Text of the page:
We just loved him, my roommate and I. We loved him doing his strange little Paul Walker things. Even the nonsensical ones, or the adorably dumb ones–especially those, probably. It was good to have in your life. It was just happy! Anything he did just made us really damn happy.

Which, I think the world can agree that realistically, Paul Walker was not a great actor. And he doesn’t go around giving commencement speeches and articulating exactly how to solve all the world’s biggest iniquities (though he has done big things about some of them, in big, hugely personal ways). But man, he was still a really cool dude, and there is a lot about him I want to be more of.

Paul Walker was not a great actor. And he’s admitted that it’s a really fortunate way of paying the bills more than it was so much a passionate calling. If he didn’t take his job or himself that seriously, though, he did take seriously the effort that went into it, and took hugely seriously the dedication and hard work his casts and crews were also putting forth. And you know? In Fast 6, Running Scared, and Hours, he was actually really fucking good. (AKA all the movies where kids were involved; he loved his daughter deeply.)

But I think the thing I loved best about Paul Walker the actor–besides his dorky smile, but that’s true of Paul Walker the Californian, too–was how point-blank honest he always was in his interviews, and how realistic he was about the things he was doing. He’d just be like, yeaaaah I’m growing up a little late, but I’m getting there. Or he’d be like yeah, I didn’t really think that hard about which roles I was taking–I’ve totally taken a movie because it was filming in Colorado, and I knew I’d be able to ski and snowboard. Or, for instance, Into the Blue, which is 50% just Paul Walker and Jessica Alba scuba diving together. Or any of the infinite numbers of undercover cop thrillers he’s done, all of which involved a high-speed car chase. (THE SCUBA DIVING MOVIE INVOLVED A CAR CHASE. THE ONE SCENE ON LAND, AND IT WAS A CAR CHASE FROM ONE SIDE OF THE ISLAND TO THE OTHER.)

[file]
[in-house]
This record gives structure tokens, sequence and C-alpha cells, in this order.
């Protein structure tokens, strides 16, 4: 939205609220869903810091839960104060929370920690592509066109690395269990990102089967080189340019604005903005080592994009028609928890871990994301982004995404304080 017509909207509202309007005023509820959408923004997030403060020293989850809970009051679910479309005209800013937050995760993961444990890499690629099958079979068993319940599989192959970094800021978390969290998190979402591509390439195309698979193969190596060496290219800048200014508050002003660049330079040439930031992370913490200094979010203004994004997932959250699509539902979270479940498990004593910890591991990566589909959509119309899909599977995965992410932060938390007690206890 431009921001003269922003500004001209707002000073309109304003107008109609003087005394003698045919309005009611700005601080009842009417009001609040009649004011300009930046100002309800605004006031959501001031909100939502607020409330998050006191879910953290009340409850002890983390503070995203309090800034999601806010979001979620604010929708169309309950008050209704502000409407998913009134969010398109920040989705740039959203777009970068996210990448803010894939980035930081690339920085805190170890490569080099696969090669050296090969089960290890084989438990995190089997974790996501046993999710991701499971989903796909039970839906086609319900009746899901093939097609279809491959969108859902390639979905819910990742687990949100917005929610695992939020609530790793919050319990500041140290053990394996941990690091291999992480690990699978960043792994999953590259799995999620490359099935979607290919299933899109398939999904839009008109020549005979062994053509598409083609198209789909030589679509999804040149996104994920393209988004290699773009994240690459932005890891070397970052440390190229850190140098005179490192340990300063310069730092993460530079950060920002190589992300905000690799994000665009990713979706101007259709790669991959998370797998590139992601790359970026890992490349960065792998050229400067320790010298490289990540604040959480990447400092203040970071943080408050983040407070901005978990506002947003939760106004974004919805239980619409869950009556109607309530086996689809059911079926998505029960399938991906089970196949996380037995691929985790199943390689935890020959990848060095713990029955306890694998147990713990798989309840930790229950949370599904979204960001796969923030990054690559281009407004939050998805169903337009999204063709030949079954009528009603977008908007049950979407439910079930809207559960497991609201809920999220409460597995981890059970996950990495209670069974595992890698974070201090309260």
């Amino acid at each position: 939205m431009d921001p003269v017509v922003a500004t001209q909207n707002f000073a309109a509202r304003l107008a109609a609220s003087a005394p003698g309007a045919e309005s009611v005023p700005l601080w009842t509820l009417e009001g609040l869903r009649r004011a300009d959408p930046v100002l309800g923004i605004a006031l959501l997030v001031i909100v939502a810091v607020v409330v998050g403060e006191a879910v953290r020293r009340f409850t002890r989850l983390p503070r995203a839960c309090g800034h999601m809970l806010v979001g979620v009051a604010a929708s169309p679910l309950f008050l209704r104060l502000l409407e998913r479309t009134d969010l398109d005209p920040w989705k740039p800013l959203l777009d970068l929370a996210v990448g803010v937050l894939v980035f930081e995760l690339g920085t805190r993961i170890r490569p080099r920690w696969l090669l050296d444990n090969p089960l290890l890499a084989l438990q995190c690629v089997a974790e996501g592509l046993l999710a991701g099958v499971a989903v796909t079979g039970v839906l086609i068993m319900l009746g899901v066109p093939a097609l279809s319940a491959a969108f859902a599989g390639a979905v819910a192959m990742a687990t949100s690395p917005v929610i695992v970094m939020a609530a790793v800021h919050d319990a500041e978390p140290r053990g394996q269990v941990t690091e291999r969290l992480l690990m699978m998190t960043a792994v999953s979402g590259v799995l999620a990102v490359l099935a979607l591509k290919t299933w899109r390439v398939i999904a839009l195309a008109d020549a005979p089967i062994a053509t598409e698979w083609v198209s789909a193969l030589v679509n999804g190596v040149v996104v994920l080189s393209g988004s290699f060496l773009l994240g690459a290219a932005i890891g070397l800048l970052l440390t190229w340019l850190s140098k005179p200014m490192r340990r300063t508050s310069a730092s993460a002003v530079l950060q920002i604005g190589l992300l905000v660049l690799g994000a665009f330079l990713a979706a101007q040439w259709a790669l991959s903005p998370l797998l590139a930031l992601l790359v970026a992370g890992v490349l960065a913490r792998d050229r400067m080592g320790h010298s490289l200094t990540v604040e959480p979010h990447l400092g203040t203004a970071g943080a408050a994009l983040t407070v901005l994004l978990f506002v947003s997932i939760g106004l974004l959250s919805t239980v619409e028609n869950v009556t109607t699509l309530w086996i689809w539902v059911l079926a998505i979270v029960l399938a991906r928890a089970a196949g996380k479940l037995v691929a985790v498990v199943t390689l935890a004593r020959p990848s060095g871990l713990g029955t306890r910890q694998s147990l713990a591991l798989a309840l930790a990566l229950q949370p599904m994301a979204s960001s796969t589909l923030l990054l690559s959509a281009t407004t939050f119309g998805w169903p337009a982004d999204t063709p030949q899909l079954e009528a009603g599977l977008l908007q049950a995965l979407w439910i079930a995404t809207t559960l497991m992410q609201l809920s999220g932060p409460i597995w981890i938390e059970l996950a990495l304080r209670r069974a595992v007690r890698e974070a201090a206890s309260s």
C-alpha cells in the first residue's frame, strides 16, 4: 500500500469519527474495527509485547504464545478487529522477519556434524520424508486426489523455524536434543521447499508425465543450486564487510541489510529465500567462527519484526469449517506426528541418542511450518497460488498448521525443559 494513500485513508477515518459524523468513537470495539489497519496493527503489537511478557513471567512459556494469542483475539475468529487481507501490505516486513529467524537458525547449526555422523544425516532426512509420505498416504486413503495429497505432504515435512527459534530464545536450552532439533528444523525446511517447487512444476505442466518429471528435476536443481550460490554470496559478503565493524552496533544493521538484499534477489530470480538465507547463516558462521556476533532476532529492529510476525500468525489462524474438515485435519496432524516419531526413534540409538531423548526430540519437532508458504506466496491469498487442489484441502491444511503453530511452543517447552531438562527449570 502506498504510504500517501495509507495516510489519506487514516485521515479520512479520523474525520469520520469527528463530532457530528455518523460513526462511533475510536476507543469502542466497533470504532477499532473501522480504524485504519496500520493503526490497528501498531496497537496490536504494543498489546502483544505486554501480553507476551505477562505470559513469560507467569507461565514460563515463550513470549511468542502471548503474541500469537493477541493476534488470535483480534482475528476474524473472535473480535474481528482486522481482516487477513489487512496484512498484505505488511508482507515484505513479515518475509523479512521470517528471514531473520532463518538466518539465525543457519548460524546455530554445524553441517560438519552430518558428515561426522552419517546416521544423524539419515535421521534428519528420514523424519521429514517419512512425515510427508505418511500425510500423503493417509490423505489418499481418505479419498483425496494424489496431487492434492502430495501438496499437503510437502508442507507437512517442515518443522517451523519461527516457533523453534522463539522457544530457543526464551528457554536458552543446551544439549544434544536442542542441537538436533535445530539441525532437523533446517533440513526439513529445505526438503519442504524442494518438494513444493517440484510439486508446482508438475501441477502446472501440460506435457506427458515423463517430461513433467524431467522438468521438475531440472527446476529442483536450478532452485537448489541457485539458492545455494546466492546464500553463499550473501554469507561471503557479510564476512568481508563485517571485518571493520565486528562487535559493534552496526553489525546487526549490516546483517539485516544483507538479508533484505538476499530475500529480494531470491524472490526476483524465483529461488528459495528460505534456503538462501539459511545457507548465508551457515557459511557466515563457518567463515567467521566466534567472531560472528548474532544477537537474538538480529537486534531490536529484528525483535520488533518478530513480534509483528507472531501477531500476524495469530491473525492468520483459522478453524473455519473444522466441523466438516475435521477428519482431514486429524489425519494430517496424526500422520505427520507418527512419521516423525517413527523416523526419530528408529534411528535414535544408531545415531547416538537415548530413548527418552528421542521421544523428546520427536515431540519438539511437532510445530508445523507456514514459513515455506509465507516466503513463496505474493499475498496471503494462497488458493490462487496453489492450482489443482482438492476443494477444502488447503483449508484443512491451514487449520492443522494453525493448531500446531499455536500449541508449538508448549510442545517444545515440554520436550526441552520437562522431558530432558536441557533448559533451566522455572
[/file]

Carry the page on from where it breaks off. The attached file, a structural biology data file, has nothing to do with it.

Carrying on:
Even for Fast, and when taking publicity spots specifically to promote the films, he never candied his relationship to the series. He’d just be like, yeah, we had to think about whether we wanted to continue with that. And we had to think about 4–and also 7. Or yeah, Vin makes a lot more off these films than I do. In the beginning, he was way more into negotiating his contract. I didn’t think about that kind of thing, but that’s okay. Or, with respect to Fast 6, he didn’t hesitate to point out that he wished the films would come down out of the crazy, and really get into what amazing things real, physically grounded cars are capable of. But the films are hyperreal–and that’s what works for them, so it’s just fun to come out and drive. He’s also made jokes about the movie titles (“We should just call the next one Fast: What the Fuck!”) and the longevity of the franchise (“By the time this ends, we’ll all be in wheelchairs… No, I’ll have a walker. Get it???” —We get it, PW. We get it!) But it wasn’t ever a bitter realism. It was just very self-aware, very at peace with things being what they were, and him being who he was.

He never bullshit anything.

When he’d Tweet dumb things or tell you “ni ni from Cali!”, you knew he meant it.

Be good.